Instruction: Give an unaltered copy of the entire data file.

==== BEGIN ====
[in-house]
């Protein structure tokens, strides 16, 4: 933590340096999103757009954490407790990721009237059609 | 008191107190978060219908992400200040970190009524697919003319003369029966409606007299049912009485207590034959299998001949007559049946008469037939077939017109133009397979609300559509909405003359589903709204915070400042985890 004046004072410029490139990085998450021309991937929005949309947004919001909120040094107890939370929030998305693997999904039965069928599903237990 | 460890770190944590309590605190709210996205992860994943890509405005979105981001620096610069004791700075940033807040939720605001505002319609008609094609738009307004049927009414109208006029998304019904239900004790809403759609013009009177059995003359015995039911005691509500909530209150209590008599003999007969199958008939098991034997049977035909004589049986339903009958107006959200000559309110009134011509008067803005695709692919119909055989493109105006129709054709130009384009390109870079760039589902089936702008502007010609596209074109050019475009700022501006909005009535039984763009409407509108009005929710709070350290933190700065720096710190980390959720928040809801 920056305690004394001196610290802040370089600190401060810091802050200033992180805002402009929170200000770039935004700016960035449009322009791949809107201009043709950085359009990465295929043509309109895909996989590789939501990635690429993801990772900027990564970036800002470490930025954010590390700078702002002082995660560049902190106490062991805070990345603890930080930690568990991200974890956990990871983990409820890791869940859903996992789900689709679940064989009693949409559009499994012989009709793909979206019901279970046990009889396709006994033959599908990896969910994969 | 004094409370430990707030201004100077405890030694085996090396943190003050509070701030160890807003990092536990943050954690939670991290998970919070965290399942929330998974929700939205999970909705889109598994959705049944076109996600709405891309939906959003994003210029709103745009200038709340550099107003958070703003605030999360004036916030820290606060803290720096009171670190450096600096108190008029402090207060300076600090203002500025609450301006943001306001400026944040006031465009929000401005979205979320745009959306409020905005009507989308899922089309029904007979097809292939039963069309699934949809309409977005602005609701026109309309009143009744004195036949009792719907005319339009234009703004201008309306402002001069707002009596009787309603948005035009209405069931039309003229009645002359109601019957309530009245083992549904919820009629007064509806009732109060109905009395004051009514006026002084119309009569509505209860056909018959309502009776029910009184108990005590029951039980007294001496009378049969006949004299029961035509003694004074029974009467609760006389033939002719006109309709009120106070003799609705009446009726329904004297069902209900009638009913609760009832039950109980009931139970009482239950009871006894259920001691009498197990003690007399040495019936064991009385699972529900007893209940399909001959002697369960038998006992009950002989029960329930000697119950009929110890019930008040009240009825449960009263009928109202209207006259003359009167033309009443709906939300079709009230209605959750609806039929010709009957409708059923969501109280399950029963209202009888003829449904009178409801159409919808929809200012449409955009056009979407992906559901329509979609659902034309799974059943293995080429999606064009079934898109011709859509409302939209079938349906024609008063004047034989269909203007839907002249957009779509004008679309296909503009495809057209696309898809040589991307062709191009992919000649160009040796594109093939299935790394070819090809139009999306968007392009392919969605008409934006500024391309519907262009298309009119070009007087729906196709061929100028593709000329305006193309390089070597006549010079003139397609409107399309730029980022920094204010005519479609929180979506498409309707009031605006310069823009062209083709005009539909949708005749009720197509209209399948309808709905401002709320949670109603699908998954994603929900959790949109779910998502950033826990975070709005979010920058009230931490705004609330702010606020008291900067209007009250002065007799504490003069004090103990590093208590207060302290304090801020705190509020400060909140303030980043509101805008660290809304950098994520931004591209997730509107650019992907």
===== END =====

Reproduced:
[in-house]
């Protein structure tokens, strides 16, 4: 933590340096999103757009954490407790990721009237059609 | 008191107190978060219908992400200040970190009524697919003319003369029966409606007299049912009485207590034959299998001949007559049946008469037939077939017109133009397979609300559509909405003359589903709204915070400042985890 004046004072410029490139990085998450021309991937929005949309947004919001909120040094107890939370929030998305693997999904039965069928599903237990 | 460890770190944590309590605190709210996205992860994943890509405005979105981001620096610069004791700075940033807040939720605001505002319609008609094609738009307004049927009414109208006029998304019904239900004790809403759609013009009177059995003359015995039911005691509500909530209150209590008599003999007969199958008939098991034997049977035909004589049986339903009958107006959200000559309110009134011509008067803005695709692919119909055989493109105006129709054709130009384009390109870079760039589902089936702008502007010609596209074109050019475009700022501006909005009535039984763009409407509108009005929710709070350290933190700065720096710190980390959720928040809801 920056305690004394001196610290802040370089600190401060810091802050200033992180805002402009929170200000770039935004700016960035449009322009791949809107201009043709950085359009990465295929043509309109895909996989590789939501990635690429993801990772900027990564970036800002470490930025954010590390700078702002002082995660560049902190106490062991805070990345603890930080930690568990991200974890956990990871983990409820890791869940859903996992789900689709679940064989009693949409559009499994012989009709793909979206019901279970046990009889396709006994033959599908990896969910994969 | 004094409370430990707030201004100077405890030694085996090396943190003050509070701030160890807003990092536990943050954690939670991290998970919070965290399942929330998974929700939205999970909705889109598994959705049944076109996600709405891309939906959003994003210029709103745009200038709340550099107003958070703003605030999360004036916030820290606060803290720096009171670190450096600096108190008029402090207060300076600090203002500025609450301006943001306001400026944040006031465009929000401005979205979320745009959306409020905005009507989308899922089309029904007979097809292939039963069309699934949809309409977005602005609701026109309309009143009744004195036949009792719907005319339009234009703004201008309306402002001069707002009596009787309603948005035009209405069931039309003229009645002359109601019957309530009245083992549904919820009629007064509806009732109060109905009395004051009514006026002084119309009569509505209860056909018959309502009776029910009184108990005590029951039980007294001496009378049969006949004299029961035509003694004074029974009467609760006389033939002719006109309709009120106070003799609705009446009726329904004297069902209900009638009913609760009832039950109980009931139970009482239950009871006894259920001691009498197990003690007399040495019936064991009385699972529900007893209940399909001959002697369960038998006992009950002989029960329930000697119950009929110890019930008040009240009825449960009263009928109202209207006259003359009167033309009443709906939300079709009230209605959750609806039929010709009957409708059923969501109280399950029963209202009888003829449904009178409801159409919808929809200012449409955009056009979407992906559901329509979609659902034309799974059943293995080429999606064009079934898109011709859509409302939209079938349906024609008063004047034989269909203007839907002249957009779509004008679309296909503009495809057209696309898809040589991307062709191009992919000649160009040796594109093939299935790394070819090809139009999306968007392009392919969605008409934006500024391309519907262009298309009119070009007087729906196709061929100028593709000329305006193309390089070597006549010079003139397609409107399309730029980022920094204010005519479609929180979506498409309707009031605006310069823009062209083709005009539909949708005749009720197509209209399948309808709905401002709320949670109603699908998954994603929900959790949109779910998502950033826990975070709005979010920058009230931490705004609330702010606020008291900067209007009250002065007799504490003069004090103990590093208590207060302290304090801020705190509020400060909140303030980043509101805008660290809304950098994520931004591209997730509107650019992907």